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Both Sides Now

After Nearly Three Decades, Reporter A.J. Langguth Files the Story of 'Our Vietnam'

February 18, 2001|ANN HEROLD | Ann Herold is the managing editor of the magazine

A.J. Langguth was in Vietnam covering the war for the New York Times when the paper named him its Saigon bureau chief in 1965, a post he held during a year that would see his stories jump from the back pages of the main news section to Page One after U.S. Marines joined the fray. After he left Vietnam, the paper sent him back twice, in 1968 and 1970.

In 1976, Langguth joined the journalism school faculty at USC and began focusing on nonfiction books--including one on the Revolutionary War and another on the Roman Republic--that reviewers applauded for humanizing history. As the popular professor put his stamp on USC, founding a program that sends journalism students to South L.A. classrooms, writers began dissecting the Vietnam War in fiction and nonfiction, from Neil Sheehan's "A Bright Shining Lie" to Gustav Hasford's "The Short-Timers." Almost 30 years after he last covered the war, Langguth was finally ready to write about it. "Our Vietnam," published in November to critical acclaim, "brilliantly recaptures the hopes, illusions, fears, suspicions, frustrations and disappointments of these tumultuous years," the Los Angeles Times Book Review said in naming it one of the best nonfiction works of 2000.

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Why so long?

It took that long for the North Vietnamese to accept the fact that an American might be interested in telling their side of the story, that I was neither an ideologue nor a CIA plant.

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What was the hardest thing you had to do as Saigon bureau chief?

Cover the bloodshed. Sometimes it was colleagues. The very first body I saw was a VC kid who clearly was no ideologue. He was not a Communist in our way of thinking about it; he was somebody who resented the presence of Westerners telling his country what to do. There was so much needless suffering. Refugees driven out by our bombings, screaming along the roads.

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Who were the heroes of the Vietnam War?

There weren't very many. I think some of those early reporters, who got there long before I did, who tried to tell the truth. Peter Arnett got beaten up by the South Vietnamese police, but he kept on reporting as honestly as he could. The single biggest hero of the war to me is a man named Hugh Thompson, who was at My Lai, saw what was going on and ordered his two door gunners, from his helicopter, to turn their guns on Calley, and if he didn't stop what he was doing, to kill him. And Ron Ridenhour, the young GI who heard about My Lai from friends of his who had been there. He decided that if he knew what he did and didn't act on it, he'd be as guilty as they were, and he set off the investigation. I think that's heroism, especially because everybody in his hometown said, "How can you possibly take up for Vietnamese you don't know, against your own buddies, against your own friends?"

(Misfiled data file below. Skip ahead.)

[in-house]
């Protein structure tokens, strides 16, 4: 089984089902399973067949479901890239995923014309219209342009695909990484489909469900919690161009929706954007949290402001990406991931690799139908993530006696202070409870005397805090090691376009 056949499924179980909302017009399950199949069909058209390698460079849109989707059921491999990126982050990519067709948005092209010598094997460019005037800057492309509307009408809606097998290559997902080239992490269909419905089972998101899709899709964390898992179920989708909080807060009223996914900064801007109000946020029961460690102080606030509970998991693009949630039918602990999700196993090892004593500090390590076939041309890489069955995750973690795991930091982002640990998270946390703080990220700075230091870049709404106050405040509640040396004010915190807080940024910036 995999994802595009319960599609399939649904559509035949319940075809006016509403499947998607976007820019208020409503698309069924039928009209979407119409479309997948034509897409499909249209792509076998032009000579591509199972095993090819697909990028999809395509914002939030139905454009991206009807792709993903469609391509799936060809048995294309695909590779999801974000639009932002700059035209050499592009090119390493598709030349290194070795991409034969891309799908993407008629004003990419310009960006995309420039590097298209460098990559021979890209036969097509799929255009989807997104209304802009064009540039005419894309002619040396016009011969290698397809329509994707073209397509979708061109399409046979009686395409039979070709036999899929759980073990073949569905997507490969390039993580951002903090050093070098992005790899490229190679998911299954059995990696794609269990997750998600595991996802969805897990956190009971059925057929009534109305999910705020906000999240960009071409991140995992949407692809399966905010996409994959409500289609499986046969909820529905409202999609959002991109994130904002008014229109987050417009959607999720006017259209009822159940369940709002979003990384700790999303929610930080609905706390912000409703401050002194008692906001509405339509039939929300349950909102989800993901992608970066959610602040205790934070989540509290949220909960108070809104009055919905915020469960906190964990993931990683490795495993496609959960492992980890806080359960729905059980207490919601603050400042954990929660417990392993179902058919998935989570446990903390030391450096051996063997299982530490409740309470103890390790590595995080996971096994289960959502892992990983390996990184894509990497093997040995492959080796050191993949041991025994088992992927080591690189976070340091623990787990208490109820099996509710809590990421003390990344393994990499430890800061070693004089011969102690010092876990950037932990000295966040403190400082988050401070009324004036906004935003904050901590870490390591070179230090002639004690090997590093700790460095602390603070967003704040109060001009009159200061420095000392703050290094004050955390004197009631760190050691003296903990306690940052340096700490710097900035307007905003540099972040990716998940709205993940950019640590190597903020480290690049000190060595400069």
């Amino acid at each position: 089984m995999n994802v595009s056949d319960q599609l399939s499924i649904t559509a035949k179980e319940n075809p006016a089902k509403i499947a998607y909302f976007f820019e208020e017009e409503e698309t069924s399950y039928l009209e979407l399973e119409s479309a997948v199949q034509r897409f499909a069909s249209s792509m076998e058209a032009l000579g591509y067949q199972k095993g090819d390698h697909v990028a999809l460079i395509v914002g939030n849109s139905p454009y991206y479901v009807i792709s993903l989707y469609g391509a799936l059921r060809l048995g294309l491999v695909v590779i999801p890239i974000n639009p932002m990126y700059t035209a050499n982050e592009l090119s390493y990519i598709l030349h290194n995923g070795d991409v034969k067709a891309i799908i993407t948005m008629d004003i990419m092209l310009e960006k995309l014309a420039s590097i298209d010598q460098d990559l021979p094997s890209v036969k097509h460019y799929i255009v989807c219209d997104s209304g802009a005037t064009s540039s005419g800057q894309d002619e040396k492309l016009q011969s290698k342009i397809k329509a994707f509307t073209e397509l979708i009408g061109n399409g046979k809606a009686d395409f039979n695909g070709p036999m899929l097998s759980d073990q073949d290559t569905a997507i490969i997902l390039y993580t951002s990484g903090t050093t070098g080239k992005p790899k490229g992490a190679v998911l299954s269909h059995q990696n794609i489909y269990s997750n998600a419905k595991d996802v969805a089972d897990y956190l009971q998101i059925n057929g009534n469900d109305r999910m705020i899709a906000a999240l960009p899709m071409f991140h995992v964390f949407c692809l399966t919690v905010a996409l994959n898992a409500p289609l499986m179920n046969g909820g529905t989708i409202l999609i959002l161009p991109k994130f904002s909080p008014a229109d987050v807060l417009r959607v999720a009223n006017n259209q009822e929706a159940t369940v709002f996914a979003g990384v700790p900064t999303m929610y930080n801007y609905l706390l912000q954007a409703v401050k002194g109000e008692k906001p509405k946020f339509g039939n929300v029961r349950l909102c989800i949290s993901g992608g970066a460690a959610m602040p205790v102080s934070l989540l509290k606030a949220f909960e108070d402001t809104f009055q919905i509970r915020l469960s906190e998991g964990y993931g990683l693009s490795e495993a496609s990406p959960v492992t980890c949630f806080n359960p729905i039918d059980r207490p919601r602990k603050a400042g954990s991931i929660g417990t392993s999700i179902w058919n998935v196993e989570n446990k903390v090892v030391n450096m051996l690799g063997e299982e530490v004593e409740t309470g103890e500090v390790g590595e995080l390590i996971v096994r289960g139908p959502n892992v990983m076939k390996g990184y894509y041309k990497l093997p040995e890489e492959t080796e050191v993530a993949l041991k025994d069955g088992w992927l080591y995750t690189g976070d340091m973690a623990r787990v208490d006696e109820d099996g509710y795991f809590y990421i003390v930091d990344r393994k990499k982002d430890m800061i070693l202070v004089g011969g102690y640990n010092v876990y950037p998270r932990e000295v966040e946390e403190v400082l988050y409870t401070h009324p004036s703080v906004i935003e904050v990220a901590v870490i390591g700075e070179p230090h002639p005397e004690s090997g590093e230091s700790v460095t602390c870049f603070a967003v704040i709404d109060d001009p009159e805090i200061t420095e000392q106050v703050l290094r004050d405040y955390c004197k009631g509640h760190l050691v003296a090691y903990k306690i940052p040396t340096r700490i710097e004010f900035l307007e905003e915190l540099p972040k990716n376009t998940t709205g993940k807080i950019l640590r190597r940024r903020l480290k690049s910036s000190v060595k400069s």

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You've written three books about warriors. Coincidence?

It's strange to me too, because that certainly wasn't my intent. But watching the way that raggedy group of VC were beating the greatest army on earth brought to mind the way the revolutionary soldiers--ill-organized, ill-equipped--brought the greatest power of its time to its knees. And so, when I did the book on the American Revolution, I was very aware of how patriotism, the desire for freedom, can motivate people to fight well past their limits. And [the Founding Fathers] had been very much influenced by the Roman Republic. The whole idea of separating the powers comes from that. Then I thought to myself, you know, you always wished that you could have picked up the phone and called Sam Adams or Cicero. But you can pick up the phone and call Robert McNamara. Shouldn't you do the war that you know?

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How have veterans reacted to your book?

Wonderfully well. I hope that's because it pays tribute to the bravery of our side and the Vietnamese side, and our allies, and doesn't stigmatize or demonize anybody. Both sides fought very well--very hard, very well. Their side had a better strategy, and their side ultimately had an idealism that our side couldn't match.

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Ever participated in an anti-war demonstration?

No, I was a reporter. I think that when you're a journalist you have a potent tool in your hand, and you should try to be as objective as you can. When I went back the third time, though, I really didn't want to go again. The song of the day when I arrived there was Three Dog Night's "Mama Told Me Not To Come." I thought that was pretty good advice about Vietnam. Still, I don't think I regret any of this.

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The students in your classes today were born after the war ended. Should they care about Vietnam?

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